Skip to content

HTC Exercise 1.3: Run Jobs!

The goal of this exercise is to submit jobs to HTCondor and have them run on the local pool (CHTC). This is a huge step in learning to use an HTC system!

This exercise will take longer than the first two, short ones. It is the essential part of this exercise time. If you are having any problems getting the jobs to run, please ask the instructors! It is very important that you know how to run jobs.

Running Your First Job

Nearly all of the time, when you want to run an HTCondor job, you first write an HTCondor submit file for it. In this section, you will run the same hostname command as in Exercise 1.1, but where this command will run within a job on one of the 'execute' servers in CHTC's local HTCondor pool.

Here is a straightforward submit file for the hostname command:

executable = /bin/hostname

output = hostname.out
error = hostname.err
log = hostname.log

request_cpus = 1
request_memory = 1GB
request_disk = 1MB


Write those lines of text in a file named hostname.sub.


There is nothing magic about the name of an HTCondor submit file. It can be any filename you want. It's a good practice to always include the .sub extension, but it is not required. Ultimately, a submit file is a text file

The lines of the submit file have the following meanings:

executable The name of the program to run (relative to the directory from which you submit).
output The filename where HTCondor will write the standard output from your job.
error The filename where HTCondor will write the standard error from your job. This particular job is not likely to have any, but it is best to include this line for every job.
log The filename where HTCondor will write information about your job run. While not required, it is a really good idea to have a log file for every job.
request_* Tells HTCondor how many cpus and how much memory and disk we want, which is not much, because the 'hostname' executable is very small.
queue Tells HTCondor to run your job with the settings above.

Note that we are not using the arguments or transfer_input_files lines that were mentioned during lecture because the hostname program is all that needs to be transferred from the submit server, and we want to run it without any additional options.

Double-check your submit file, so that it matches the text above. Then, tell HTCondor to run your job:

username@learn $ condor_submit hostname.sub
Submitting job(s).
1 job(s) submitted to cluster NNNN.

The actual cluster number will be shown instead of NNNN. If, instead of the text above, there are error messages, read them carefully and then try to correct your submit file or ask for help.

Notice that condor_submit returns back to the shell prompt right away. It does not wait for your job to run. Instead, as soon as it has finished submitting your job into the queue, the submit command finishes.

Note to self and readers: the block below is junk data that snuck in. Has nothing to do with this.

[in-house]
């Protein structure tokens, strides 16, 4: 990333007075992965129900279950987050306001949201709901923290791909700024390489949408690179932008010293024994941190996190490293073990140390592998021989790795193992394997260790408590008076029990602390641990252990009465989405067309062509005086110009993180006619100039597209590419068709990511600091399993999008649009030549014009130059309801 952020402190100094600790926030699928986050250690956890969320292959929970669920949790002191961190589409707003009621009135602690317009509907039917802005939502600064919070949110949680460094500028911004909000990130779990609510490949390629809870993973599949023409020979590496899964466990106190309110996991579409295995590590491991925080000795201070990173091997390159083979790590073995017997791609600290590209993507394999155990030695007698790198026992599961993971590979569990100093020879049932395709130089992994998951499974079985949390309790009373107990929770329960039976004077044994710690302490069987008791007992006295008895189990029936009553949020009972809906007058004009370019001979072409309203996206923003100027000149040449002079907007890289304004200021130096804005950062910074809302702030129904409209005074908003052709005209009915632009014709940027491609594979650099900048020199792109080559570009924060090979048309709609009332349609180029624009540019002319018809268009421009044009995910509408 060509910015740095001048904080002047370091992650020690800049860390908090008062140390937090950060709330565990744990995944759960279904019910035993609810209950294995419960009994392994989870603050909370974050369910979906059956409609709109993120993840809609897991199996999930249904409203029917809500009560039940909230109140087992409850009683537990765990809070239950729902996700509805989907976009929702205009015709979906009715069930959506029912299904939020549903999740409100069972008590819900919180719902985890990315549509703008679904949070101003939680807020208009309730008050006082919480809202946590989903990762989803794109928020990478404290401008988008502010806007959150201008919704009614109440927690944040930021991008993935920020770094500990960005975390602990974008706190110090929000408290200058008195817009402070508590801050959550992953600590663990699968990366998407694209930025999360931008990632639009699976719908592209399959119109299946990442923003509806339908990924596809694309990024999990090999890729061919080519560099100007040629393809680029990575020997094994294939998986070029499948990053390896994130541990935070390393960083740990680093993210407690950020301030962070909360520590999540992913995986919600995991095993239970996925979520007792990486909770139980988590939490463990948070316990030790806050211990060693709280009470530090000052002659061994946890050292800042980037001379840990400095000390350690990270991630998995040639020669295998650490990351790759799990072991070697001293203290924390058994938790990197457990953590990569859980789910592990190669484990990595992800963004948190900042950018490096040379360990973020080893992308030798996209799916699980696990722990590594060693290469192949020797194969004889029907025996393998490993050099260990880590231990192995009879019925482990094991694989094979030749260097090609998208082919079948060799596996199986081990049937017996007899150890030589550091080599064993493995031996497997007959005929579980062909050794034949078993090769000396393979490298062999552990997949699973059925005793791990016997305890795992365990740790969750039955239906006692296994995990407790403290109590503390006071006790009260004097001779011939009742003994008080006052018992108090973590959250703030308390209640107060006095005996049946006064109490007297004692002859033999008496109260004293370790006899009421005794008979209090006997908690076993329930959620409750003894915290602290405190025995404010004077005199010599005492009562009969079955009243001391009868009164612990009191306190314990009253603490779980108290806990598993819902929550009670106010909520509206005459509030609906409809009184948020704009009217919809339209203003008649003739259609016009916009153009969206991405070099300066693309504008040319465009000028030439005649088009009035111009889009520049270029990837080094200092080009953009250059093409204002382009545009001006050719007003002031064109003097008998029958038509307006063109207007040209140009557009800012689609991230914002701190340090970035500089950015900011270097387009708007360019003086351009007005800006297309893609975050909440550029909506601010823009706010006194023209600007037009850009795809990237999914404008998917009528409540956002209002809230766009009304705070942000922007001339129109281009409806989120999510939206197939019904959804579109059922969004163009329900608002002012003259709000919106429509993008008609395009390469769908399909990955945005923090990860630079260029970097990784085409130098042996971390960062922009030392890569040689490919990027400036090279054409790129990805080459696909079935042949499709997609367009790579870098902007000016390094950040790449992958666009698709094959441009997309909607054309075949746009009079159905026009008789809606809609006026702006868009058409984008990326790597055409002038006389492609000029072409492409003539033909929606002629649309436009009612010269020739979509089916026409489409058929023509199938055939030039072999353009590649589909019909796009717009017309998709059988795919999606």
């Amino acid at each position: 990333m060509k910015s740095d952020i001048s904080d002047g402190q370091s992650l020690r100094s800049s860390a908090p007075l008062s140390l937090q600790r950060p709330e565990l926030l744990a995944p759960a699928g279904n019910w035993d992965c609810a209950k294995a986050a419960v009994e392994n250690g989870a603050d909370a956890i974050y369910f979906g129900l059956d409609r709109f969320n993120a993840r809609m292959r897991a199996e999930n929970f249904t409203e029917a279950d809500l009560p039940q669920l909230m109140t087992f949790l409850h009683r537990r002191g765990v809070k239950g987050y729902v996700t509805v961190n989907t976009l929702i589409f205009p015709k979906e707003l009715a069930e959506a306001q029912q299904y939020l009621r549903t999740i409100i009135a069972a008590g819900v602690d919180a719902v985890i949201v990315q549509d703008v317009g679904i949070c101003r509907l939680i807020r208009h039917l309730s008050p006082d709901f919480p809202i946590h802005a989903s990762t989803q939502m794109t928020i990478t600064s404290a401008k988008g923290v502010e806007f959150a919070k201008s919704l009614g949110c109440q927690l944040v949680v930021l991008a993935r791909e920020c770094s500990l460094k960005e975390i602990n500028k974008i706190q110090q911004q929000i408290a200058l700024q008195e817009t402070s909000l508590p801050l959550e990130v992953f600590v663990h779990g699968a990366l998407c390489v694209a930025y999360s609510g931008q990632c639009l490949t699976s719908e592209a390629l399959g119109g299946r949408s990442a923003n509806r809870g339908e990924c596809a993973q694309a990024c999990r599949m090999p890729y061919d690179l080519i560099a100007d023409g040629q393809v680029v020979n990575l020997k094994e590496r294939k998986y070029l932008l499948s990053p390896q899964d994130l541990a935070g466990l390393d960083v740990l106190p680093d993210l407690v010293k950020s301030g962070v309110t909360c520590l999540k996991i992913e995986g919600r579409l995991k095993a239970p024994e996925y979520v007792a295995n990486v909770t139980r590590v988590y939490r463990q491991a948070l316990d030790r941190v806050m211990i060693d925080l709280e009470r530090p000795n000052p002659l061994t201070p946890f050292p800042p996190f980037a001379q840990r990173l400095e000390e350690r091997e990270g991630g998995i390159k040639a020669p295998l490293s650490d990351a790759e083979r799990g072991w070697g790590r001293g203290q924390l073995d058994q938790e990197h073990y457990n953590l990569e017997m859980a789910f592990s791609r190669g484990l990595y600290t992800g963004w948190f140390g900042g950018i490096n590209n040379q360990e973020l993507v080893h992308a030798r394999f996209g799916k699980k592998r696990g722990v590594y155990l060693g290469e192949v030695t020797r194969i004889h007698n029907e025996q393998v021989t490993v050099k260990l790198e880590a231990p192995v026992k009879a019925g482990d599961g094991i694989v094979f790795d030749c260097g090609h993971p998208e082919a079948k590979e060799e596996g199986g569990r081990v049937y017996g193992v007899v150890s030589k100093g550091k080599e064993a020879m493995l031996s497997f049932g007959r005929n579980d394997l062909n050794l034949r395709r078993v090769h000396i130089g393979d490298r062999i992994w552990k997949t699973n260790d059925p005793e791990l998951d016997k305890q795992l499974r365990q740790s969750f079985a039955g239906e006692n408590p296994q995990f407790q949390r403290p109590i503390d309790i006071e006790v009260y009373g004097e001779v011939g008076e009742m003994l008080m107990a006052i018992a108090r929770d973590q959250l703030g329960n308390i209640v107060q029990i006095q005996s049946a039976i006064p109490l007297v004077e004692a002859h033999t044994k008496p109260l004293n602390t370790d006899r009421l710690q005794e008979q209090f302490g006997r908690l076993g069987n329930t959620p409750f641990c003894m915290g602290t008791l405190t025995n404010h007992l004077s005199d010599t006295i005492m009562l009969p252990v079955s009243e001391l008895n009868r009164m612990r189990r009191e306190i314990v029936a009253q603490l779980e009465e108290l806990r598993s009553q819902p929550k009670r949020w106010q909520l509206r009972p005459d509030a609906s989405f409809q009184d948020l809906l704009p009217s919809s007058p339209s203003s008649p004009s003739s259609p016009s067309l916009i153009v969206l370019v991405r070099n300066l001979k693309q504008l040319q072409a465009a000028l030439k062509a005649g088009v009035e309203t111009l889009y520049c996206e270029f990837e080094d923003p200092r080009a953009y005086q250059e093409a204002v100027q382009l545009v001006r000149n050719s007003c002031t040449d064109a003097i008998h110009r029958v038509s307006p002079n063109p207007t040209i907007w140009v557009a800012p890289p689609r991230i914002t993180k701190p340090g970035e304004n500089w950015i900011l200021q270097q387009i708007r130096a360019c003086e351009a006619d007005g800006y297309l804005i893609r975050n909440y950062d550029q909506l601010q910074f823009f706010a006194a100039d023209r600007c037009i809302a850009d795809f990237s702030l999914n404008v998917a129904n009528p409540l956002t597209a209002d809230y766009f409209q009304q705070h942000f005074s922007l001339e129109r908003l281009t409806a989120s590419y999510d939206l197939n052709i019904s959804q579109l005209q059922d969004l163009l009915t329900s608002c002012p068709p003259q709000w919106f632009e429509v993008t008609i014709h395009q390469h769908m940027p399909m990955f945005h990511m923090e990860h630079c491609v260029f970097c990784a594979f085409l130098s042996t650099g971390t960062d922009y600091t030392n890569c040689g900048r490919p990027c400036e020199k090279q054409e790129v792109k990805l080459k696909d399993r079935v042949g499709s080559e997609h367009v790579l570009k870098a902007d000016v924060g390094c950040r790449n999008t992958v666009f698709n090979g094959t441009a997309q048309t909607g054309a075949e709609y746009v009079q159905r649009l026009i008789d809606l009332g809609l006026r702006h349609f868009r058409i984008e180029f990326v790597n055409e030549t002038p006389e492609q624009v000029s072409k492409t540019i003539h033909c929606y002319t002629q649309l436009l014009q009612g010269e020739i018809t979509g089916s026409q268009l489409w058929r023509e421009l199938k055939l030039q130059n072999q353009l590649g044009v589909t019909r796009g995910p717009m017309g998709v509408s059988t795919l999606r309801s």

View your job in the queue

Now, use condor_q and condor_q -nobatch to watch for your job in the queue!

You may not even catch the job in the R running state, because the hostname command runs very quickly. When the job itself is finished, it will 'leave' the queue and no longer be listed in the condor_q output.

After the job finishes, check for the hostname output in hostname.out, which is where job information printed to the terminal screen will be printed for the job.

username@learn $ cat hostname.out

The hostname.err file should be empty, unless there were issues running the hostname executable after it was transferred to the slot. The hostname.log is more complex and will be the focus of a later exercise.

Running a Job With Arguments

Very often, when you run a command on the command line, it includes arguments (i.e. options) after the program name, as in the below examples:

username@learn $ cat hostname.out
username@learn $ sleep 60
username@learn $ dc -e '6 7 * p'

In an HTCondor submit file, the program (or 'executable') name goes in the executable statement and all remaining arguments go into an arguments statement. For example, if the full command is:

username@learn $ sleep 60

Then in the submit file, we would put the location of the "sleep" program (you can find it with which sleep) as the job executable, and 60 as the job arguments:

executable = /bin/sleep
arguments = 60

For the command-line command:

username@learn $ dc -e '6 7 * p'

We would put the following into the submit file, putting the arguments statement in quotes, since it contains single quotes:

executable = /usr/bin/dc
arguments = "-e '6 7 * p'"